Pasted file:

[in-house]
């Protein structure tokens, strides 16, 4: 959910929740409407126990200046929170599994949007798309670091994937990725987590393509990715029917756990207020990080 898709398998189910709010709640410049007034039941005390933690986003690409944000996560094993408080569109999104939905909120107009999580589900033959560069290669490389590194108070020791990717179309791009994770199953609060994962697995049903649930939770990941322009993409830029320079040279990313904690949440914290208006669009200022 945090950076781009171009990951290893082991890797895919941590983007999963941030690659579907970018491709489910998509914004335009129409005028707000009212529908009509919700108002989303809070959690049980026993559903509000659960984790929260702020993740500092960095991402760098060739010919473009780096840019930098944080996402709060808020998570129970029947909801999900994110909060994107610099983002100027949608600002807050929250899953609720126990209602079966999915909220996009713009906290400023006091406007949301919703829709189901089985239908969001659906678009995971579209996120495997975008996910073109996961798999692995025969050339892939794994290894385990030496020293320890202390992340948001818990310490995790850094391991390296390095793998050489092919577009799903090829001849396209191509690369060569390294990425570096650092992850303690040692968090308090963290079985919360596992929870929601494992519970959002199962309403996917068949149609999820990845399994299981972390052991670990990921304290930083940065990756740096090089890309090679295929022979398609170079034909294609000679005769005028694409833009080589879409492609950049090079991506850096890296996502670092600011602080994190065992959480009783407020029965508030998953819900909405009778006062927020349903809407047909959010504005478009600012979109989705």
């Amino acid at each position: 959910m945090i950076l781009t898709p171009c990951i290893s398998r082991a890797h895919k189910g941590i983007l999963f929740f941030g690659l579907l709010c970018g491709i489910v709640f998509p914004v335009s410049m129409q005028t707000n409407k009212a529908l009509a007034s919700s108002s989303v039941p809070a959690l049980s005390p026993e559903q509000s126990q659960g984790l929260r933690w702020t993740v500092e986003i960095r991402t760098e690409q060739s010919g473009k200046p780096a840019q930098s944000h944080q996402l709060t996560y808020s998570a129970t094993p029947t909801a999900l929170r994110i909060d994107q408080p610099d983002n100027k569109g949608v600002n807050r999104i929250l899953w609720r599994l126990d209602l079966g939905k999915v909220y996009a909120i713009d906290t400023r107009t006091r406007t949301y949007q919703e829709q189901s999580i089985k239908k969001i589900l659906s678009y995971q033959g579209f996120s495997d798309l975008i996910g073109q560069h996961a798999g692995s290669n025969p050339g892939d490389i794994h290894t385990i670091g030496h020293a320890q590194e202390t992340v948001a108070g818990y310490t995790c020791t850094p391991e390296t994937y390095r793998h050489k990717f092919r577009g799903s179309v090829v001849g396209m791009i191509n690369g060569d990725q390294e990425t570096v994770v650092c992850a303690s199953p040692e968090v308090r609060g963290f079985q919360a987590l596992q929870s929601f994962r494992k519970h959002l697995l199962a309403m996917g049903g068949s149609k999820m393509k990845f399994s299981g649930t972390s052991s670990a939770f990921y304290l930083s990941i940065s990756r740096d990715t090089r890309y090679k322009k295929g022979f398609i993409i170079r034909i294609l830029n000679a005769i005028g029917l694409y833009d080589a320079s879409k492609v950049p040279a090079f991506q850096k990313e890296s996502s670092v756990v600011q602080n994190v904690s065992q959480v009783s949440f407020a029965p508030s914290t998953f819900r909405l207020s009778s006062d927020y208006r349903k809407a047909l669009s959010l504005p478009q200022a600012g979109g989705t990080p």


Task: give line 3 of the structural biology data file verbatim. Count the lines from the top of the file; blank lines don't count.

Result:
């Amino acid at each position: 959910m945090i950076l781009t898709p171009c990951i290893s398998r082991a890797h895919k189910g941590i983007l999963f929740f941030g690659l579907l709010c970018g491709i489910v709640f998509p914004v335009s410049m129409q005028t707000n409407k009212a529908l009509a007034s919700s108002s989303v039941p809070a959690l049980s005390p026993e559903q509000s126990q659960g984790l929260r933690w702020t993740v500092e986003i960095r991402t760098e690409q060739s010919g473009k200046p780096a840019q930098s944000h944080q996402l709060t996560y808020s998570a129970t094993p029947t909801a999900l929170r994110i909060d994107q408080p610099d983002n100027k569109g949608v600002n807050r999104i929250l899953w609720r599994l126990d209602l079966g939905k999915v909220y996009a909120i713009d906290t400023r107009t006091r406007t949301y949007q919703e829709q189901s999580i089985k239908k969001i589900l659906s678009y995971q033959g579209f996120s495997d798309l975008i996910g073109q560069h996961a798999g692995s290669n025969p050339g892939d490389i794994h290894t385990i670091g030496h020293a320890q590194e202390t992340v948001a108070g818990y310490t995790c020791t850094p391991e390296t994937y390095r793998h050489k990717f092919r577009g799903s179309v090829v001849g396209m791009i191509n690369g060569d990725q390294e990425t570096v994770v650092c992850a303690s199953p040692e968090v308090r609060g963290f079985q919360a987590l596992q929870s929601f994962r494992k519970h959002l697995l199962a309403m996917g049903g068949s149609k999820m393509k990845f399994s299981g649930t972390s052991s670990a939770f990921y304290l930083s990941i940065s990756r740096d990715t090089r890309y090679k322009k295929g022979f398609i993409i170079r034909i294609l830029n000679a005769i005028g029917l694409y833009d080589a320079s879409k492609v950049p040279a090079f991506q850096k990313e890296s996502s670092v756990v600011q602080n994190v904690s065992q959480v009783s949440f407020a029965p508030s914290t998953f819900r909405l207020s009778s006062d927020y208006r349903k809407a047909l669009s959010l504005p478009q200022a600012g979109g989705t990080p």